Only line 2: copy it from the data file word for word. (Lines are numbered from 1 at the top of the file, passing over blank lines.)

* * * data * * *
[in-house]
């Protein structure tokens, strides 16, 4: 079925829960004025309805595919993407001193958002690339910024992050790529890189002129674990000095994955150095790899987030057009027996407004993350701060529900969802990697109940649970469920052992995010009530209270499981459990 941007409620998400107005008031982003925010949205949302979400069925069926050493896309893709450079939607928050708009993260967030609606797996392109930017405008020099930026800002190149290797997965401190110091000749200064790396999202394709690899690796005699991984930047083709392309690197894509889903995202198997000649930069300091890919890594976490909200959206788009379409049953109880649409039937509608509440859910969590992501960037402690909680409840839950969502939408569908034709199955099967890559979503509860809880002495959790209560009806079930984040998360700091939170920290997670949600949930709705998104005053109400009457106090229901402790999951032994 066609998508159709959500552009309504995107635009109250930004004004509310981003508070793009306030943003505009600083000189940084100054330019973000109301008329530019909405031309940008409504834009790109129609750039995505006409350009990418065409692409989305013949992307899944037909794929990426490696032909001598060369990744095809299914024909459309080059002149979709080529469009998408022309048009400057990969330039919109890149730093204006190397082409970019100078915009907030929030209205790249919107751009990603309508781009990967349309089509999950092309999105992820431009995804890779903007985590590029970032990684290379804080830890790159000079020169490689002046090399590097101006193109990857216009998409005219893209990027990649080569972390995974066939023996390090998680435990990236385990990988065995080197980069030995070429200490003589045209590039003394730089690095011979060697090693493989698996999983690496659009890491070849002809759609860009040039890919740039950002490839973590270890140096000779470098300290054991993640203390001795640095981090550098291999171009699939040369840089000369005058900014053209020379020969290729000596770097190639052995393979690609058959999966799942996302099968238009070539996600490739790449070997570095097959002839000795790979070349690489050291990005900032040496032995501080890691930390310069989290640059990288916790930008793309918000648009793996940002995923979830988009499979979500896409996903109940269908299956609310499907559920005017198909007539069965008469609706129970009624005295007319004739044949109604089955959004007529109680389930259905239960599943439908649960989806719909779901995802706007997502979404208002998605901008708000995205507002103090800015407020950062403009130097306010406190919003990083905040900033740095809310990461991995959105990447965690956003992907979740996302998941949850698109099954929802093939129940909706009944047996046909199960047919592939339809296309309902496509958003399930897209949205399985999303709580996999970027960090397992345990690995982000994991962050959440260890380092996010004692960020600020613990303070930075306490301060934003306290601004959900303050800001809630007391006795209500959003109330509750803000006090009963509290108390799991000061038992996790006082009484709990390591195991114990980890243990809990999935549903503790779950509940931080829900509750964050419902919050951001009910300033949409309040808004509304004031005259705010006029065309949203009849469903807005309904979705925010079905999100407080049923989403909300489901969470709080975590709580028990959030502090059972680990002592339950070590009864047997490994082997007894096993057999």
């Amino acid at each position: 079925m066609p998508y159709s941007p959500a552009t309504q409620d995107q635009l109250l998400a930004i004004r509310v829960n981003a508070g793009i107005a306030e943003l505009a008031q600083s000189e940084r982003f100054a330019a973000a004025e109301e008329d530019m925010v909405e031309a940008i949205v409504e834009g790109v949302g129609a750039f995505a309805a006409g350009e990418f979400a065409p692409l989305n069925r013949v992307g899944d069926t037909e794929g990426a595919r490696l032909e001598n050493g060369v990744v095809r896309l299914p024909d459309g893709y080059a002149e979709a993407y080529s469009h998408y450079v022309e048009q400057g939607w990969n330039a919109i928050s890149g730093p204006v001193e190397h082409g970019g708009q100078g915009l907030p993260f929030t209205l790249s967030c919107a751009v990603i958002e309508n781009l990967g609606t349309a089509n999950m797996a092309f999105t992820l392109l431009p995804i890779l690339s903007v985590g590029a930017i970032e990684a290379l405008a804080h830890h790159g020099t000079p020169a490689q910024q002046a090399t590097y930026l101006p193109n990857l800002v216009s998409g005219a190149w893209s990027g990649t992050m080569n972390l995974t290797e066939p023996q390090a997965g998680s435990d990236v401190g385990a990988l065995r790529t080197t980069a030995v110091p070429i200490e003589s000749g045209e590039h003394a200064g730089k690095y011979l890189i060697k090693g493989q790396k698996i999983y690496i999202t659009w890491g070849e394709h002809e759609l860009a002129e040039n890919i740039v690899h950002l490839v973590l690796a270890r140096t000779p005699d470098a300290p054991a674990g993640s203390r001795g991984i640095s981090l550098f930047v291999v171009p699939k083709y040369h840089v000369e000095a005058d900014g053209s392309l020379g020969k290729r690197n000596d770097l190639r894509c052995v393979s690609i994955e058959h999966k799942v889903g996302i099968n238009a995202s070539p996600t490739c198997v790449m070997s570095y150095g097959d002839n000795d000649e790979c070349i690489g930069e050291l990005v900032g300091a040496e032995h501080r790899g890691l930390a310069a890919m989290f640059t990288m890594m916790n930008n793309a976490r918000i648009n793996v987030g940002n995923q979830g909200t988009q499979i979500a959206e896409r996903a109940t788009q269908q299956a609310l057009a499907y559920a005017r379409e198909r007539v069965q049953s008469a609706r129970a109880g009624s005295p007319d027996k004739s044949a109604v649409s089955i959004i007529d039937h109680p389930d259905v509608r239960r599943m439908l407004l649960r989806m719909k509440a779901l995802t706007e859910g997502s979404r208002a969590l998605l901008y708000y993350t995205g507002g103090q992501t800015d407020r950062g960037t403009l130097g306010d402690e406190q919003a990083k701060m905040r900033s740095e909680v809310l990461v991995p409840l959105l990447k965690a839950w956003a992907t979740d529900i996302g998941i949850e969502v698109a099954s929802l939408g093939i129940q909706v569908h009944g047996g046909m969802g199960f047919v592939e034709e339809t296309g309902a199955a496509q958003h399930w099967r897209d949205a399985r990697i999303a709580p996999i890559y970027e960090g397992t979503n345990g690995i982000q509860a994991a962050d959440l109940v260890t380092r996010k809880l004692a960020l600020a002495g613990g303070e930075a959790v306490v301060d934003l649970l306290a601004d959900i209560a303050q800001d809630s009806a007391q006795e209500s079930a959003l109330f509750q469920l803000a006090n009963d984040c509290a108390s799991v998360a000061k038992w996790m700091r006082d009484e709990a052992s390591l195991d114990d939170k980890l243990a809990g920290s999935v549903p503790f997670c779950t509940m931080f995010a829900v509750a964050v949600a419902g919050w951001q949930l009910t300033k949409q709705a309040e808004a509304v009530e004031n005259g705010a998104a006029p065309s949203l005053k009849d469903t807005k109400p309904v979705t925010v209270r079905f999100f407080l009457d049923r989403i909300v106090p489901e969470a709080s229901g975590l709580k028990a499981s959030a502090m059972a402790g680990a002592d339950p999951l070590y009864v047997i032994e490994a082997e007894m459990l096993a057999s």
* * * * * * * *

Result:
């Protein structure tokens, strides 16, 4: 079925829960004025309805595919993407001193958002690339910024992050790529890189002129674990000095994955150095790899987030057009027996407004993350701060529900969802990697109940649970469920052992995010009530209270499981459990 941007409620998400107005008031982003925010949205949302979400069925069926050493896309893709450079939607928050708009993260967030609606797996392109930017405008020099930026800002190149290797997965401190110091000749200064790396999202394709690899690796005699991984930047083709392309690197894509889903995202198997000649930069300091890919890594976490909200959206788009379409049953109880649409039937509608509440859910969590992501960037402690909680409840839950969502939408569908034709199955099967890559979503509860809880002495959790209560009806079930984040998360700091939170920290997670949600949930709705998104005053109400009457106090229901402790999951032994 066609998508159709959500552009309504995107635009109250930004004004509310981003508070793009306030943003505009600083000189940084100054330019973000109301008329530019909405031309940008409504834009790109129609750039995505006409350009990418065409692409989305013949992307899944037909794929990426490696032909001598060369990744095809299914024909459309080059002149979709080529469009998408022309048009400057990969330039919109890149730093204006190397082409970019100078915009907030929030209205790249919107751009990603309508781009990967349309089509999950092309999105992820431009995804890779903007985590590029970032990684290379804080830890790159000079020169490689002046090399590097101006193109990857216009998409005219893209990027990649080569972390995974066939023996390090998680435990990236385990990988065995080197980069030995070429200490003589045209590039003394730089690095011979060697090693493989698996999983690496659009890491070849002809759609860009040039890919740039950002490839973590270890140096000779470098300290054991993640203390001795640095981090550098291999171009699939040369840089000369005058900014053209020379020969290729000596770097190639052995393979690609058959999966799942996302099968238009070539996600490739790449070997570095097959002839000795790979070349690489050291990005900032040496032995501080890691930390310069989290640059990288916790930008793309918000648009793996940002995923979830988009499979979500896409996903109940269908299956609310499907559920005017198909007539069965008469609706129970009624005295007319004739044949109604089955959004007529109680389930259905239960599943439908649960989806719909779901995802706007997502979404208002998605901008708000995205507002103090800015407020950062403009130097306010406190919003990083905040900033740095809310990461991995959105990447965690956003992907979740996302998941949850698109099954929802093939129940909706009944047996046909199960047919592939339809296309309902496509958003399930897209949205399985999303709580996999970027960090397992345990690995982000994991962050959440260890380092996010004692960020600020613990303070930075306490301060934003306290601004959900303050800001809630007391006795209500959003109330509750803000006090009963509290108390799991000061038992996790006082009484709990390591195991114990980890243990809990999935549903503790779950509940931080829900509750964050419902919050951001009910300033949409309040808004509304004031005259705010006029065309949203009849469903807005309904979705925010079905999100407080049923989403909300489901969470709080975590709580028990959030502090059972680990002592339950070590009864047997490994082997007894096993057999």